## Math.random() and Math.round(Math.random()) and Math.floor(Math.random()*2)

### Math.random() and Math.round(Math.random()) and Math.floor(Math.random()*2)

Assuming one needs to have a function returning false or true on each
call in pseudo-random order.and using JavaScript native Math.random()
method as the basis of the pseudo-randomness. Say the variants of such
function are:

var n = Math.round(Math.random());
return n ? true : false;
}

var n = Math.floor(Math.random()*2);
return (n==2) ? true : false;
}

Leaving obvious practical testing by platforms aside:

Is there are theoretical considerations that pseudo-randomness
(predictability) of either of above will be better or worse than the
other one? JavaScript Kit site claims that the second bits first:
http://www.yqcomputer.com/
but they don't disclose the underlaying reasoning.

### Math.random() and Math.round(Math.random()) and Math.floor(Math.random()*2)

Why not { return Math.random() >= 0.5; } ?
Jorge.

### Math.random() and Math.round(Math.random()) and Math.floor(Math.random()*2)

I have no idea. The linked source at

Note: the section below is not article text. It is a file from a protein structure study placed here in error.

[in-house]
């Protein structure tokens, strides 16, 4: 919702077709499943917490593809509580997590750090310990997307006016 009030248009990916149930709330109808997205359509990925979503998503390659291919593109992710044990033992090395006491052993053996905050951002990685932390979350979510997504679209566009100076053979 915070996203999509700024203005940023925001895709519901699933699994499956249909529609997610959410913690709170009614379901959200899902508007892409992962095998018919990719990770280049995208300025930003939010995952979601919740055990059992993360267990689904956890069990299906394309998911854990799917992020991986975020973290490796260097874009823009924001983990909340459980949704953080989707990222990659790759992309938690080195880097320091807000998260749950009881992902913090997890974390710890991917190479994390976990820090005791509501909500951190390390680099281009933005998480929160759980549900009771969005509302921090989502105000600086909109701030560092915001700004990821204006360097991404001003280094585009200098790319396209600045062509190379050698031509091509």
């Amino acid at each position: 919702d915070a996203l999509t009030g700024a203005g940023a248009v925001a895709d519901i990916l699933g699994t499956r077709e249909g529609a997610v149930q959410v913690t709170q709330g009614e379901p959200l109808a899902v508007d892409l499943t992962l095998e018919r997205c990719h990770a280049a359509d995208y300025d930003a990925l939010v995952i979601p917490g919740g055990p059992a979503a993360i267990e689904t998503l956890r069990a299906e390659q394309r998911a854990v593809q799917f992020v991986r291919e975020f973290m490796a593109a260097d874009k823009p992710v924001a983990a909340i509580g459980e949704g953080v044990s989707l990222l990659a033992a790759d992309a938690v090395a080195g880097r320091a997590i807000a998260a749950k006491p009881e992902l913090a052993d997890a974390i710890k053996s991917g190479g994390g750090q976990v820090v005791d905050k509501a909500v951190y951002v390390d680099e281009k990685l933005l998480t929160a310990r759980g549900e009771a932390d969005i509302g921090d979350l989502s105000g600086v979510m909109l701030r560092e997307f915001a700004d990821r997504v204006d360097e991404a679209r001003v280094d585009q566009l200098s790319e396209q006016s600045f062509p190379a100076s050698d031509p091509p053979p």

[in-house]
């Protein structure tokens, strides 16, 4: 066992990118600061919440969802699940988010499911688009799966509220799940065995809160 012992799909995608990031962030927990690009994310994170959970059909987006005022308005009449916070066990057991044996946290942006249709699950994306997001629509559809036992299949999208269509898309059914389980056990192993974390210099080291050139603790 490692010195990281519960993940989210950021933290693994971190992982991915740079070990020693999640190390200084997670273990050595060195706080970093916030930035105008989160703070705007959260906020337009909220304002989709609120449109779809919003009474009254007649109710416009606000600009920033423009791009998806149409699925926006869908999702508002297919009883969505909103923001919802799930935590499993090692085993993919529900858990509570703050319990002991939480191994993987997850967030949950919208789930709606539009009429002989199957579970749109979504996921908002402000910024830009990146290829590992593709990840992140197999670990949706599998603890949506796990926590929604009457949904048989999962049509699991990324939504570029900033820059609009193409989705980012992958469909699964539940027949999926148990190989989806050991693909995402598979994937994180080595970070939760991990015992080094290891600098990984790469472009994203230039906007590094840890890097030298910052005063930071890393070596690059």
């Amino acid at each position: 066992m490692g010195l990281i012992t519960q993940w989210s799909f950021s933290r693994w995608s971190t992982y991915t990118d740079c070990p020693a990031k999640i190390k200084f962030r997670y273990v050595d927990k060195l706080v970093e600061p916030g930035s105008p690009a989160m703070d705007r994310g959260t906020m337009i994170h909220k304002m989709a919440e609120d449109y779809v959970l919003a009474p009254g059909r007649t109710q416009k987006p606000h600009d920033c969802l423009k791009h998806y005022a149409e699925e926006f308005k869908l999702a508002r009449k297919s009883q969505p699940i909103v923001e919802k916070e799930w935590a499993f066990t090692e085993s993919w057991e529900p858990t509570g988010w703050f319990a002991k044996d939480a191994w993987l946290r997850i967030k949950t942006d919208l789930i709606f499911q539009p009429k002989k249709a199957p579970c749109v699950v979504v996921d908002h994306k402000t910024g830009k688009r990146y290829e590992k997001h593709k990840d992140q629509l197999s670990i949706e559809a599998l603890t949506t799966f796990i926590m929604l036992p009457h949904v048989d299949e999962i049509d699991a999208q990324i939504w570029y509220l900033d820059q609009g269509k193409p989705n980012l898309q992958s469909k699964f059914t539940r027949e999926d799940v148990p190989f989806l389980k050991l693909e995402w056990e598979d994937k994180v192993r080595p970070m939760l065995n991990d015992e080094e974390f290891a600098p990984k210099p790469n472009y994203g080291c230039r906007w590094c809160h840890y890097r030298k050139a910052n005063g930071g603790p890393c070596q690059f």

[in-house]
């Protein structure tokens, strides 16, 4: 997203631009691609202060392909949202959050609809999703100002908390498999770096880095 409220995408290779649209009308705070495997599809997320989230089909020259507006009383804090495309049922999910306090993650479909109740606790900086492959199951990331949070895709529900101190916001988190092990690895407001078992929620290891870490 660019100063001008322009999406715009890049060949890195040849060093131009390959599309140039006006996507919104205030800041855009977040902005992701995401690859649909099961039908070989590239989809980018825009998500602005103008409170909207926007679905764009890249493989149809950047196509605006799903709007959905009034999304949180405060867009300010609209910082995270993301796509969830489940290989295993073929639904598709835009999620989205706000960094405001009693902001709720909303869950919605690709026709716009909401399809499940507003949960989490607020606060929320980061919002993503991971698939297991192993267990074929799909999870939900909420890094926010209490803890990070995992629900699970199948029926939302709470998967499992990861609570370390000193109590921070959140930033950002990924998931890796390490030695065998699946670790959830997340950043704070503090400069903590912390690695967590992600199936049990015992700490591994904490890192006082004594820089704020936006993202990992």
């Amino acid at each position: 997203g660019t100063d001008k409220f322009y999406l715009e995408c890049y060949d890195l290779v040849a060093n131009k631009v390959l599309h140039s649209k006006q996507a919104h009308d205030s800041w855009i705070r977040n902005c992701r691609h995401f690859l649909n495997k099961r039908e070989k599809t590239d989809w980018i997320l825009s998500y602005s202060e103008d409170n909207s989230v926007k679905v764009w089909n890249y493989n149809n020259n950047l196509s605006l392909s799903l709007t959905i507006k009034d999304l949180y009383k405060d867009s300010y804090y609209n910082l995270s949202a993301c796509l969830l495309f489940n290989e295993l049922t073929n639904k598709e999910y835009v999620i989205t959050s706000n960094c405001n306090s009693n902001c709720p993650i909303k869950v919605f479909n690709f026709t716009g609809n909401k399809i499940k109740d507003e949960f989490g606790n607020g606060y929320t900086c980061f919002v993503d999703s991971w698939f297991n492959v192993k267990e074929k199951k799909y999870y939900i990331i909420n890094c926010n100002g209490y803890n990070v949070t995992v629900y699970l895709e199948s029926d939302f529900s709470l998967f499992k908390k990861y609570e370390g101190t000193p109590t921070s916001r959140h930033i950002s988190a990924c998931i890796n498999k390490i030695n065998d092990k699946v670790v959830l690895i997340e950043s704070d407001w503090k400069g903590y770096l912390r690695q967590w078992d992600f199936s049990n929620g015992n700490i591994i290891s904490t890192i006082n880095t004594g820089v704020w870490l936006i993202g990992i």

http://www.yqcomputer.com/
claims this: "Some of you may be curious as to why Math.floor(),
instead of Math.round(), is used in the above code. While both
successfully round off its containing parameter to an integer within
the designated range, Math.floor does so more "evenly", so the
resulting integer isn't lopsided towards either end of the number
spectrum. In other words, a more random number is returned using
Math.floor()."

It may be some actual behavior or an author's fantasy - no arguments
are given on the page. From the Math.round and Math.floor methods
descriptions:

https://developer.mozilla.org/En/Core_JavaScript_1.5_Reference/Objects/Math/Round
Returns the value of a number rounded to the nearest integer.

https://developer.mozilla.org/En/Core_JavaScript_1.5_Reference/Objects/Math/Floor
Returns the largest integer less than or equal to a number.

I am failing to grasp the exact difference between of them. I only
assume that the only place of rounding inequality results could be in
"border cases" like 0.5xxxxxx etc. so with .5 being the first
fractional digit. Respectively if such inequality really exists then
there must be something with pseudo-random generation in whole or in
how it is implemented in Math.random() that would suggest 0.5xxxxx or